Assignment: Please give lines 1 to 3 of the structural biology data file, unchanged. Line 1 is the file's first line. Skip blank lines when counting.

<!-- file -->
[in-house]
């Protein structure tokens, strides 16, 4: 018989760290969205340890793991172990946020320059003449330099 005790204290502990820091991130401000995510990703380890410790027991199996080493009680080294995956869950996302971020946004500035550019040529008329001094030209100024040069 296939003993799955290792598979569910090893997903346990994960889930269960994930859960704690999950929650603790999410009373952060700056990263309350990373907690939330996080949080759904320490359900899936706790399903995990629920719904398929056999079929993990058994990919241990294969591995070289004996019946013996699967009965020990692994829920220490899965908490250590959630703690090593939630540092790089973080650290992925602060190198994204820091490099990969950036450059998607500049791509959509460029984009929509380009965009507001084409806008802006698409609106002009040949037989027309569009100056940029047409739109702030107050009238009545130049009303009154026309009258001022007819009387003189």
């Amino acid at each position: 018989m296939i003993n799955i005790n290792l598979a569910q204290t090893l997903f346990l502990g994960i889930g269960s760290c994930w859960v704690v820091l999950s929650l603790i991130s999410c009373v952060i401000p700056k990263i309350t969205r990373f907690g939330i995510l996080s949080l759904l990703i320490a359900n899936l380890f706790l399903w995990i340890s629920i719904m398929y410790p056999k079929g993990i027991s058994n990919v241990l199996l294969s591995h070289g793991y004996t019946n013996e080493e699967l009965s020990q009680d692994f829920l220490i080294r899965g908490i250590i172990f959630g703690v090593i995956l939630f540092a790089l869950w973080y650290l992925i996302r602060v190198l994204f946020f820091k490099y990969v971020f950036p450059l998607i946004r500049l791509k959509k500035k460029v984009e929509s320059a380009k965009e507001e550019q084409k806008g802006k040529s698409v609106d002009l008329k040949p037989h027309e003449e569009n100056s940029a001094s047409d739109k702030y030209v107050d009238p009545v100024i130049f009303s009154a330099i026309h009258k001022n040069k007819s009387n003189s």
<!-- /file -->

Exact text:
[in-house]
């Protein structure tokens, strides 16, 4: 018989760290969205340890793991172990946020320059003449330099 005790204290502990820091991130401000995510990703380890410790027991199996080493009680080294995956869950996302971020946004500035550019040529008329001094030209100024040069 296939003993799955290792598979569910090893997903346990994960889930269960994930859960704690999950929650603790999410009373952060700056990263309350990373907690939330996080949080759904320490359900899936706790399903995990629920719904398929056999079929993990058994990919241990294969591995070289004996019946013996699967009965020990692994829920220490899965908490250590959630703690090593939630540092790089973080650290992925602060190198994204820091490099990969950036450059998607500049791509959509460029984009929509380009965009507001084409806008802006698409609106002009040949037989027309569009100056940029047409739109702030107050009238009545130049009303009154026309009258001022007819009387003189």
């Amino acid at each position: 018989m296939i003993n799955i005790n290792l598979a569910q204290t090893l997903f346990l502990g994960i889930g269960s760290c994930w859960v704690v820091l999950s929650l603790i991130s999410c009373v952060i401000p700056k990263i309350t969205r990373f907690g939330i995510l996080s949080l759904l990703i320490a359900n899936l380890f706790l399903w995990i340890s629920i719904m398929y410790p056999k079929g993990i027991s058994n990919v241990l199996l294969s591995h070289g793991y004996t019946n013996e080493e699967l009965s020990q009680d692994f829920l220490i080294r899965g908490i250590i172990f959630g703690v090593i995956l939630f540092a790089l869950w973080y650290l992925i996302r602060v190198l994204f946020f820091k490099y990969v971020f950036p450059l998607i946004r500049l791509k959509k500035k460029v984009e929509s320059a380009k965009e507001e550019q084409k806008g802006k040529s698409v609106d002009l008329k040949p037989h027309e003449e569009n100056s940029a001094s047409d739109k702030y030209v107050d009238p009545v100024i130049f009303s009154a330099i026309h009258k001022n040069k007819s009387n003189s």